What drew you to work on this series? I think it would be hard to say that anything other than my mother drew me to this series. I actually am just a huge fan of Top of the Lake and the truth is that for series one Jane did attempt to write me in there but I got another role which was a lot bigger and I had to take it. From the beginning of the writing process of the second series Mary was written so that I could portray her. It wasn't really till the scripts were in a more final stage that I did read them and I really agree with something that Jane said, which is that she finds Top of the Lake to be like a novel and wrote it to be in that way. What were rehearsals like, and how did that help build the character of Mary? Rehearsal was incredible, I really loved it. Some actors really don't like rehearsing but at our group could have just rehearsed forever. We did a lot of improvisations around the family time and around Mary's adolescence growing up. I have a little pink book, it's my bible, I've written all my little things if I'm ever at loss, I can flick through the book. I did a lot of writing about bad things that Julia has done to deserve the cruel treatment she's given.
How would you describe Mary's relationship with her adoptive mother? We've been doing these family dinner scenes and it's just war. It's so confusing to try and be objective or have my own point of view about the way Mary behaves in these scenes, or the way Julia behaves in these scenes. Because she has to believe everything she says, and she says some terrible stuff, completely. And I just have to be there with her till it's over. I'm not method in any way, but I have to shut my ears if anyone else is feeling provoked on set by my character's journey.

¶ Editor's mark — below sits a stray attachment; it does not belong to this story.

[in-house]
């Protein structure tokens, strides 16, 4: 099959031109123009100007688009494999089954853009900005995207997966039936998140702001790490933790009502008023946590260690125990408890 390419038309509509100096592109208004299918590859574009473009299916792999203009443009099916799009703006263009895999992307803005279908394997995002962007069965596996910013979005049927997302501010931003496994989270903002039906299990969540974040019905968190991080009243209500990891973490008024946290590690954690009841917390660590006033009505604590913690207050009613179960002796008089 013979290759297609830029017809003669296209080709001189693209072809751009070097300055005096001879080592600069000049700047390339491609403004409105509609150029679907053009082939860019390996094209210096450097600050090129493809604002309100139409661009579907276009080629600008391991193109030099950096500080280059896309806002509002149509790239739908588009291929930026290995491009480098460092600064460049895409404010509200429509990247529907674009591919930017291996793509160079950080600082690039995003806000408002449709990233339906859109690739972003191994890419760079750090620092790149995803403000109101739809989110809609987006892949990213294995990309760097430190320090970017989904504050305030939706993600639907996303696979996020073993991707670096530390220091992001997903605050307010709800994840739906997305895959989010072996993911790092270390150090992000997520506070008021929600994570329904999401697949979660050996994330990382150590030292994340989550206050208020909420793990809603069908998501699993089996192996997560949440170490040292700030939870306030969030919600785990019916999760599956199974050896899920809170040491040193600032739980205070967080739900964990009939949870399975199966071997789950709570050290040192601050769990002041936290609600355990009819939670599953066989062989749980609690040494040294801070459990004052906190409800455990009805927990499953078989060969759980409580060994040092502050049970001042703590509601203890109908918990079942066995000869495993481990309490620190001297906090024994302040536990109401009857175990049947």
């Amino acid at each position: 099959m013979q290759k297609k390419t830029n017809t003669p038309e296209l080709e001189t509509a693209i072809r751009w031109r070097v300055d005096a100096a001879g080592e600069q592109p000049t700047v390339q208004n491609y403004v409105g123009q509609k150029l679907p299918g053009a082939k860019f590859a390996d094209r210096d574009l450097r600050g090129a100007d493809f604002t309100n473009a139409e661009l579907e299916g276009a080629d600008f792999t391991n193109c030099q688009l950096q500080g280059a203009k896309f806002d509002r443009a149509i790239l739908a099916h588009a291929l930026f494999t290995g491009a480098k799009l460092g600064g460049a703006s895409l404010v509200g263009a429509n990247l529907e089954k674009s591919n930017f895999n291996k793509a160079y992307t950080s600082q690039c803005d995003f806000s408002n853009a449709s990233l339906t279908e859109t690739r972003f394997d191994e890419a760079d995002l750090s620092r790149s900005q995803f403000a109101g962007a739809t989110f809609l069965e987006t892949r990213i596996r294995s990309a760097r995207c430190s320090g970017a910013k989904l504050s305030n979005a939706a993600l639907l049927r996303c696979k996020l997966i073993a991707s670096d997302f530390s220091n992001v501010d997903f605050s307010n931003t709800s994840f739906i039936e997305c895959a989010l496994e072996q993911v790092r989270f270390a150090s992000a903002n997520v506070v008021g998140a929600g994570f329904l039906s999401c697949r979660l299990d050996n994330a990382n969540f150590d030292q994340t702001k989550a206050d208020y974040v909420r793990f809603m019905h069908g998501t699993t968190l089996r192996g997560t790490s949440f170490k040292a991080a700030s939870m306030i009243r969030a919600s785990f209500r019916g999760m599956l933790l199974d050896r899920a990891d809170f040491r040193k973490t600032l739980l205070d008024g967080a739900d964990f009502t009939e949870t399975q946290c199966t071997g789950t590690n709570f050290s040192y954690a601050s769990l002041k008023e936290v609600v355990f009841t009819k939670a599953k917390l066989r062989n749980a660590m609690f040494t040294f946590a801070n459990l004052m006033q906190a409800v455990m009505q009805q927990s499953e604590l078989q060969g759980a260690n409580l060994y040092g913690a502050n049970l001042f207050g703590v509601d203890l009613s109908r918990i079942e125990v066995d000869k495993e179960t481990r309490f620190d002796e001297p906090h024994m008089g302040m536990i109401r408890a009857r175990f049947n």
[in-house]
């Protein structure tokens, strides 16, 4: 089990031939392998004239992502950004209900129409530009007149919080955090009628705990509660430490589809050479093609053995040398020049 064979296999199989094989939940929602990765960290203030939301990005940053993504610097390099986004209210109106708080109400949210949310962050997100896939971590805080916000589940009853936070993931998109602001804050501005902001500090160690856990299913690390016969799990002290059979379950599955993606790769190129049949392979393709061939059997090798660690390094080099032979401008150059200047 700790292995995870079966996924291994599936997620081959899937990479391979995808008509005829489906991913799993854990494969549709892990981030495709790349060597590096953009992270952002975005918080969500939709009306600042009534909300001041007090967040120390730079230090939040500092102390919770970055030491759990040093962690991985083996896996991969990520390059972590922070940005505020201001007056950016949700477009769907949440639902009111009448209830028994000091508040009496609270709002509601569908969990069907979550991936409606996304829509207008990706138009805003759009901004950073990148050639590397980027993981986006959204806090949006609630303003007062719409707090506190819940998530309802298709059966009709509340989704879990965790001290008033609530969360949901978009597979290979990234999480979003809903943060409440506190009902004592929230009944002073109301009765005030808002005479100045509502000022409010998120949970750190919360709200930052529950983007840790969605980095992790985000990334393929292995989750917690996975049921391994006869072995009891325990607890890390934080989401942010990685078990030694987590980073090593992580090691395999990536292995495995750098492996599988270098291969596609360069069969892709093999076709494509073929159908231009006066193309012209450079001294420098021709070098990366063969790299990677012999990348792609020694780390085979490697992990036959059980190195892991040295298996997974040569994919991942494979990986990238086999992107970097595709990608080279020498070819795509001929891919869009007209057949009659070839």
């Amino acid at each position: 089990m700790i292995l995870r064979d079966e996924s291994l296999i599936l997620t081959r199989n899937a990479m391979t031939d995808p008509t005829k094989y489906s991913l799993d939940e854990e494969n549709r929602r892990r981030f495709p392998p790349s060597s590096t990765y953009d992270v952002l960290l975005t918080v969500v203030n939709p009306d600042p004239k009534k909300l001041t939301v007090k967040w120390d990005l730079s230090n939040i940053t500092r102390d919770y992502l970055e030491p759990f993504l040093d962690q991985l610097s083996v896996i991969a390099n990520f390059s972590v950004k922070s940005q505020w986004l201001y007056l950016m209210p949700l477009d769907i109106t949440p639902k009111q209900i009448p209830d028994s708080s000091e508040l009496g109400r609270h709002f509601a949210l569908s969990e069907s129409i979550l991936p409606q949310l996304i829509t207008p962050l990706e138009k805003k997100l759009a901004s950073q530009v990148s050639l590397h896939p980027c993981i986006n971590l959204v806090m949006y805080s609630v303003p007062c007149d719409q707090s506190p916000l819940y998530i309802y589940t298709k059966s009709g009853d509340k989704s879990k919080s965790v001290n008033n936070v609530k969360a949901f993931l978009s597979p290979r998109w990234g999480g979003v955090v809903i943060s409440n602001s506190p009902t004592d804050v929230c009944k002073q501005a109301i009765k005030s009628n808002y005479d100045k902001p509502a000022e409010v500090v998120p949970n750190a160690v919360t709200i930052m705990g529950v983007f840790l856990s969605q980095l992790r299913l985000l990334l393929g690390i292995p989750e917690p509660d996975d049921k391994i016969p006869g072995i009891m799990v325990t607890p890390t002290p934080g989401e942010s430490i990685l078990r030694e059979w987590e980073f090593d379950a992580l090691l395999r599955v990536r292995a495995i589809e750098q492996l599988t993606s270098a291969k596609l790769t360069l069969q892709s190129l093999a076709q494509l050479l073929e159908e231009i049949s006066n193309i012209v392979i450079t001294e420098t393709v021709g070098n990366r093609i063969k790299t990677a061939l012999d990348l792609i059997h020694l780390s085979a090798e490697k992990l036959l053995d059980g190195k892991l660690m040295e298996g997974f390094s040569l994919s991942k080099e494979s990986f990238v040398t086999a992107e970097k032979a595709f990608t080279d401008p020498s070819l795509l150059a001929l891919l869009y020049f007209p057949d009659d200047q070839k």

How was it for you being a part of the brothel scenes? It was an extremely difficult set to work in because it was summer and it was hot and there was no space and I'm sure that we were all a bit smelly at some point because of that. Everyone continued to be charming and real and a totally great and unusual world to be inside of. And to learn about actually, I really appreciated that. In a way, that world is so removed from my everyday experience. But for so many people it really isn't. I don't want to not feel aware of or intimate with the things that are extremely close and present and part of our society and city and working life.
What was it like working with your mother, Jane? I love working with my mother and it doesn't feel so strange because I spent a lot of my youth working as an actress, rehearsing with my mum, or wanting her opinion, wanting her input. Because I think she's fantastic, she's one of the best filmmakers in the world and so it's been easy because on this, I just do what she wants or try to do what she wants. I totally trust her, and Ari has a beautiful way of talking with actors. I find him really easy to understand. He's really sweet and funny and observant. He gives good direction, it's lovely when you can feel that someone's there for you like that.
Top of the Lake: China Girl will drop on 28 July 2017, 6pm on BBC First (StarHub channel 522) and on the BBC Player.